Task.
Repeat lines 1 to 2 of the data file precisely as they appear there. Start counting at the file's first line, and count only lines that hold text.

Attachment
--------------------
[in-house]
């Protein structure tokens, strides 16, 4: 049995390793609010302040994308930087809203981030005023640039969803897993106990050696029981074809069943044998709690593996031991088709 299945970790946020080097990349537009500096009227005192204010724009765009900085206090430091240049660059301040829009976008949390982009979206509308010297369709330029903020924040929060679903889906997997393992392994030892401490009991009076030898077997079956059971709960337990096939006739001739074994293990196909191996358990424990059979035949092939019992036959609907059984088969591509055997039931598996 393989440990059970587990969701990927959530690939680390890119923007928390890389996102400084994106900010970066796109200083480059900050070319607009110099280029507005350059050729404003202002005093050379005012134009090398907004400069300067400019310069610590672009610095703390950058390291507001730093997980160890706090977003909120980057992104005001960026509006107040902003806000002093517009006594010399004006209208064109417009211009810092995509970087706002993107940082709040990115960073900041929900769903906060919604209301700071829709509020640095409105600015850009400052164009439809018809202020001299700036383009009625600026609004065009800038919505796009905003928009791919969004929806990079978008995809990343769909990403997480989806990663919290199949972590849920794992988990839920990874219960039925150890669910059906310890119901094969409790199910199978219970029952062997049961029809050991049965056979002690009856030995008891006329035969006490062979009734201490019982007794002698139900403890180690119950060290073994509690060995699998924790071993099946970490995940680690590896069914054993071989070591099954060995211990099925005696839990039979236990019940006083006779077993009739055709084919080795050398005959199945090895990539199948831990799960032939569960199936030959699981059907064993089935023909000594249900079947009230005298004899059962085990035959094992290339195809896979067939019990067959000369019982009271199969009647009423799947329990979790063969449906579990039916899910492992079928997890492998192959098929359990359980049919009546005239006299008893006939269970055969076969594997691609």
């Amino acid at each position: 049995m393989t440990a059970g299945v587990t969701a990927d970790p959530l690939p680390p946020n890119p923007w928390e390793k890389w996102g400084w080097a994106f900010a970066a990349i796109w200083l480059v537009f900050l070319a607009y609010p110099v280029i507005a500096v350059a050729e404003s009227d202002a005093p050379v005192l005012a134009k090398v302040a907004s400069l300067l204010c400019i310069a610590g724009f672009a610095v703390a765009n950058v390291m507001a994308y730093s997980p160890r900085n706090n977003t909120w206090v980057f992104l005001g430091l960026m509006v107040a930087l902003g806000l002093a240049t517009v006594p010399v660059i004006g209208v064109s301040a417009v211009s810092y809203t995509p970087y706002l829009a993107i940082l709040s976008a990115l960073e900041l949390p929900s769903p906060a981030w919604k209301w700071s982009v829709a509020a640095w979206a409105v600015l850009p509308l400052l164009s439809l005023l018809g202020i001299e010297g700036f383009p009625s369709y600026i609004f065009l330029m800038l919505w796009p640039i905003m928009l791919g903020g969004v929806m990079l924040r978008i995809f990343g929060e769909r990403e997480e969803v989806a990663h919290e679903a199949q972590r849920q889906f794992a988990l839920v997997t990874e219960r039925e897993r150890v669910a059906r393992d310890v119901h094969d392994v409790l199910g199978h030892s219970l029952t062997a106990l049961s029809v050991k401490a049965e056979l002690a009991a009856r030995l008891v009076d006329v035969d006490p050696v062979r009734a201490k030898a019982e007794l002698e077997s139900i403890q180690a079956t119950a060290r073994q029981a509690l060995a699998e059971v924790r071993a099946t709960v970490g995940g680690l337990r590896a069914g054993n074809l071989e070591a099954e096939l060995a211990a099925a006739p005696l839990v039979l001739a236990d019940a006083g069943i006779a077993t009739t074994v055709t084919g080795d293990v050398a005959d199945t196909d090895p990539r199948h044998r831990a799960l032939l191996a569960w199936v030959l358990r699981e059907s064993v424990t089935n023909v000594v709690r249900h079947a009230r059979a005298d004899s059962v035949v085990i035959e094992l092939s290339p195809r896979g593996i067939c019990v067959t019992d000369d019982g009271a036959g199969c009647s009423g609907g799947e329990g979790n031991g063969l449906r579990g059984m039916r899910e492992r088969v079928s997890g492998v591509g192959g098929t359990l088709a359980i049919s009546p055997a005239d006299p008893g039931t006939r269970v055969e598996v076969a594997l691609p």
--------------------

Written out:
[in-house]
């Protein structure tokens, strides 16, 4: 049995390793609010302040994308930087809203981030005023640039969803897993106990050696029981074809069943044998709690593996031991088709 299945970790946020080097990349537009500096009227005192204010724009765009900085206090430091240049660059301040829009976008949390982009979206509308010297369709330029903020924040929060679903889906997997393992392994030892401490009991009076030898077997079956059971709960337990096939006739001739074994293990196909191996358990424990059979035949092939019992036959609907059984088969591509055997039931598996 393989440990059970587990969701990927959530690939680390890119923007928390890389996102400084994106900010970066796109200083480059900050070319607009110099280029507005350059050729404003202002005093050379005012134009090398907004400069300067400019310069610590672009610095703390950058390291507001730093997980160890706090977003909120980057992104005001960026509006107040902003806000002093517009006594010399004006209208064109417009211009810092995509970087706002993107940082709040990115960073900041929900769903906060919604209301700071829709509020640095409105600015850009400052164009439809018809202020001299700036383009009625600026609004065009800038919505796009905003928009791919969004929806990079978008995809990343769909990403997480989806990663919290199949972590849920794992988990839920990874219960039925150890669910059906310890119901094969409790199910199978219970029952062997049961029809050991049965056979002690009856030995008891006329035969006490062979009734201490019982007794002698139900403890180690119950060290073994509690060995699998924790071993099946970490995940680690590896069914054993071989070591099954060995211990099925005696839990039979236990019940006083006779077993009739055709084919080795050398005959199945090895990539199948831990799960032939569960199936030959699981059907064993089935023909000594249900079947009230005298004899059962085990035959094992290339195809896979067939019990067959000369019982009271199969009647009423799947329990979790063969449906579990039916899910492992079928997890492998192959098929359990359980049919009546005239006299008893006939269970055969076969594997691609």